The term “patent” is related to “disclosure”. So, in broad terms, to patent something means not only to protect the invention (a solution of a technical problem), but to disclose the solution as well. Looking at patenting from a different perspective, a patent is a legal title that gives the owner the right to exclude others from the commercial exploitation of the patented invention in a certain geographical area for a certain period, usually 20 years.
In order to get a patent, you have to file an application with the organization that has the authority to issue this title within the legal system in question. The filing date is an important milestone in the life of a patent. The organization where an application is filed is normally the industrial property office of a country, or of a group of countries cooperating in this matter. In the USA this is the United States Patent and Trademark Office (USPTO). In Europe there is a regional office, the European Patent Office (EPO), which, after a single procedure, grants patents for up to 38 cooperating countries.
The owner of the patent right is not always the inventor. In most legal systems the person that files the application for a patent, gets the patent as well. That could well be the employer of the inventor if the law says so.
An invention is usually a device, a method, a product or a process that has some technical relevance, meaning it solves a technical problem. But patenting is subject to certain conditions. In order to get a patent, the invention has to be new, inventive, fully disclosed and find application in industry. Broadly speaking, new means that the invention should not have been published before the filing date of the application for a patent. Quite difficult for academic researchers who seek broad publicity with their research. Inventive means that the solution of the technical problem should not be obvious to a technically skilled person. Full disclosure (also known as “enabling disclosure”) is there to secure technical progress in general. This is also one of the main reasons behind the concept: the knowledge behind the invention is disclosed so that others can push technology further.
But what happens if the applicant for a patent wishes to protect the invention beyond the local borders? Not a problem, because the applicant can file follow-up patent applications in other countries, and hopefully get protection in those countries as well. In Europe a single filing with the EPO can lead to protection in up to 39 states. Such follow-up applications should normally be filed within 12 months from the filing date of the first application, which gives the applicant certain advantages. Anyway, patenting is a complex and usually costly procedure, and anyone is advised to get professional support from a so-called patent attorney.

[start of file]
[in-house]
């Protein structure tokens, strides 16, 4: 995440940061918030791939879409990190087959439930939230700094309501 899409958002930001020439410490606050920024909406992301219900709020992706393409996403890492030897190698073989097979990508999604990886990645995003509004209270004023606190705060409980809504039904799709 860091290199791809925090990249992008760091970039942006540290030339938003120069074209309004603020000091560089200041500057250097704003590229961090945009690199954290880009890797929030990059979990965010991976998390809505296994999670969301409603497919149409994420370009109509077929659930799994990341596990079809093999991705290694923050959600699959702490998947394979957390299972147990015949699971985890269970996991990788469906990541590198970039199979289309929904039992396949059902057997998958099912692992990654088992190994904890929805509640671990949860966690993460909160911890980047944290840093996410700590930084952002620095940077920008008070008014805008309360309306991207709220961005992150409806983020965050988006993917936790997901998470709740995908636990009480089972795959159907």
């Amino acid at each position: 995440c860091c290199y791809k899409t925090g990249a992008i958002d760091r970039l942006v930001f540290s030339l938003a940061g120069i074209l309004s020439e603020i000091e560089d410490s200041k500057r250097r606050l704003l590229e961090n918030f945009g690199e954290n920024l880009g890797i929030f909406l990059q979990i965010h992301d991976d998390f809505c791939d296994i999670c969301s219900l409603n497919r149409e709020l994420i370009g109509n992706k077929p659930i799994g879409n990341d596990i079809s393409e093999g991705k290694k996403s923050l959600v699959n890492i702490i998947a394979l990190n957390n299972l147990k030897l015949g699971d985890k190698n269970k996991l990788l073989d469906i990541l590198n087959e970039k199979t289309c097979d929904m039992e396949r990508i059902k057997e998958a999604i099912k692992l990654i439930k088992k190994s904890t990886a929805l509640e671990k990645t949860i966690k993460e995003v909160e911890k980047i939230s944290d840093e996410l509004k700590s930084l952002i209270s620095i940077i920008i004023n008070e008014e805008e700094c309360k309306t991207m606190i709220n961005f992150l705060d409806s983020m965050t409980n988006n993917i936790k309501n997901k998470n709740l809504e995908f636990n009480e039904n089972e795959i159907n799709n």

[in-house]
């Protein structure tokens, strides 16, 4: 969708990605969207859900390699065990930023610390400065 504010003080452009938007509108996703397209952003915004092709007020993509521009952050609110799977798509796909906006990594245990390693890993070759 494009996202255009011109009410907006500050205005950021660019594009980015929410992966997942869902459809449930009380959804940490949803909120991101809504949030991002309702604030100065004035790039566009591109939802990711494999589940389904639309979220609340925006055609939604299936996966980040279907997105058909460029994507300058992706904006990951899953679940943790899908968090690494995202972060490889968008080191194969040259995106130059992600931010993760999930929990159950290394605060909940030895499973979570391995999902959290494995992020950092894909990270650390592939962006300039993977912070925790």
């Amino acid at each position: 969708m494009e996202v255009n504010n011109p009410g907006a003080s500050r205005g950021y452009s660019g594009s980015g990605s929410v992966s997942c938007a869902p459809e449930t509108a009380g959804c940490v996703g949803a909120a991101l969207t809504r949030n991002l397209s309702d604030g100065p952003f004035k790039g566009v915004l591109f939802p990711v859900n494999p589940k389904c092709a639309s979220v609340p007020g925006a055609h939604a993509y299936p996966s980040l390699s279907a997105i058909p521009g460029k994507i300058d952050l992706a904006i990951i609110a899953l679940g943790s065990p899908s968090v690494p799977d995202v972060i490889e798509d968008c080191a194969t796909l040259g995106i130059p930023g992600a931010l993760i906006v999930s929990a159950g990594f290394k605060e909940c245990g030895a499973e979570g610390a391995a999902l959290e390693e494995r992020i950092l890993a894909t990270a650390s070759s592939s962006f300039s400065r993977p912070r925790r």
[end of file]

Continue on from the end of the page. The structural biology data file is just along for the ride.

And if the applicant wishes to have “global” protection? Well, there is still no “world patent”, but there is a way out: one can file an “international application” with the World Intellectual Property Organization (WIPO). This kind of application is equivalent to provisional applications with up to 155 states. What does the applicant get? An indication of patentability and the right to file patent applications in any of these 156 states within 30 months from the initial patent application.
I already see some questions coming up. For instance, some more detailed information on the conditions for patenting? Or the interrelation between the various ways to get a patent, starting with a national office, or starting with an international application? Or, even more intriguing, how to reconcile the urge of academic researchers to publish their papers as soon as possible on one hand, and the need to keep the invention secret before applying for a patent on the other?
These and other matters will be dealt with in future postings. Just be sure to watch this space!